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Oral History Interview with Louise Cole, March 16, 1995. Interview G-0157. Southern Oral History Program Collection (#4007).
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  • Abstract
    Louise Cole was born in Baltimore, Maryland, in 1945. Cole's childhood was shaped by the family leadership of her mother, whose strong moral convictions were especially influential. She converted to Mormonism at the age of seventeen and subsequently attended Brigham Young University in Utah during the mid-1960s. Cole majored in microbiology and biochemistry and worked for the Department of Defense after graduating in 1967. Cole married while still in college and moved to Frankfurt, West Germany, with her husband in 1972 to work as a chemist in a crime lab. They eventually settled in Chapel Hill, North Carolina, in 1977 when her husband decided to get his master's degree, followed by his doctorate, in public health. Cole and her husband had six children. They became involved in the Mormon Church in Orange County in the 1970s. Cole balanced family with work, taking a job first as a medical technician and later as a microbiologist-immunologist with the Environmental Protection Agency. In the late 1980s, Cole became actively involved in issues of the school board over curriculum that dealt with homosexuality (via multiculturalism) and sex education. In 1993, she helped to form an organization called Putting Children First—a group dedicated to combating the school board about fiscal issues and school curriculum that they believed were inappropriate for minors. At the time of the interview in 1995, she was preparing to run for the school board.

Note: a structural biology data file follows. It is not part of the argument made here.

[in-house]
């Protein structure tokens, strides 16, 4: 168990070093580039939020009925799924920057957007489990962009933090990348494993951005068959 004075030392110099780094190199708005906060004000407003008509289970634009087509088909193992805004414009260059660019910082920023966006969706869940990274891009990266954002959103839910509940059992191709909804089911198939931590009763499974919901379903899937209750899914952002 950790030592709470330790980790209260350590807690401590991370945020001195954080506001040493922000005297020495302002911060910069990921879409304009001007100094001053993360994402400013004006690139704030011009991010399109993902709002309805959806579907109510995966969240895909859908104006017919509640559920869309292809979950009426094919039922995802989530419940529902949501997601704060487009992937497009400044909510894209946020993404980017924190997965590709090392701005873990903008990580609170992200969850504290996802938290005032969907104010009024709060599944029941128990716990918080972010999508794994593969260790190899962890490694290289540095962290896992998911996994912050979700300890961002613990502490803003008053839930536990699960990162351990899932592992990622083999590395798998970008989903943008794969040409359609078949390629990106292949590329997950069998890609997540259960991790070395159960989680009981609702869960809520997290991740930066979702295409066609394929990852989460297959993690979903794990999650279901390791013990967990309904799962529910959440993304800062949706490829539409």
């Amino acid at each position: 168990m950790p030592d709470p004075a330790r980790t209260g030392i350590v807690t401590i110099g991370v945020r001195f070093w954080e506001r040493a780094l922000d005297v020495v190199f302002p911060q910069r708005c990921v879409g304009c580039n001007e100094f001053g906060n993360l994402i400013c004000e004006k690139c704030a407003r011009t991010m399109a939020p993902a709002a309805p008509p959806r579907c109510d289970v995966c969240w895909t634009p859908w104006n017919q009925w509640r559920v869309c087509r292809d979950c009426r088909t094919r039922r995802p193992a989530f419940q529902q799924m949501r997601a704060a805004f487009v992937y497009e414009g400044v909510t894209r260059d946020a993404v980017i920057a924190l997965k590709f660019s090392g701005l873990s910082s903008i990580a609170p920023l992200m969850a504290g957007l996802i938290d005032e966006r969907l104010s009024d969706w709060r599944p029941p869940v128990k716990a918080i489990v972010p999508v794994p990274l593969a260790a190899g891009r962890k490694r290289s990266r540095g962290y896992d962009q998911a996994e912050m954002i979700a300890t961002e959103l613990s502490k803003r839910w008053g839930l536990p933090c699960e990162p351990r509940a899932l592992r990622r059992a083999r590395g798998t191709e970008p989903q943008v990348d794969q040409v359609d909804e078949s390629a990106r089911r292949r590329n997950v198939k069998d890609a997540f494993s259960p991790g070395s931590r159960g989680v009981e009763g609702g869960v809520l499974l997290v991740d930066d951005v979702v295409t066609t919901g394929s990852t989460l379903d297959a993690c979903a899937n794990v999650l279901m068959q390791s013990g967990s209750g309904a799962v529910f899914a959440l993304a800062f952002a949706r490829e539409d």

Excerpts
  • Growing up with a strong female role model
  • Attending Brigham Young University during the activism-driven 1960s
  • Expectations for men and women in the Mormon Church and its growth in the Southeast
  • Sharing household chores and childcare responsibilities
  • A woman explains her opposition to curriculum on multiculturalism and sex education in southern schools
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  • The Southern Oral History Program transcripts presented here on Documenting the American South undergo an editorial process to remove transcription errors. Texts may differ from the original transcripts held by the Southern Historical Collection.

    Funding from the Institute for Museum and Library Services supported the electronic publication of this title.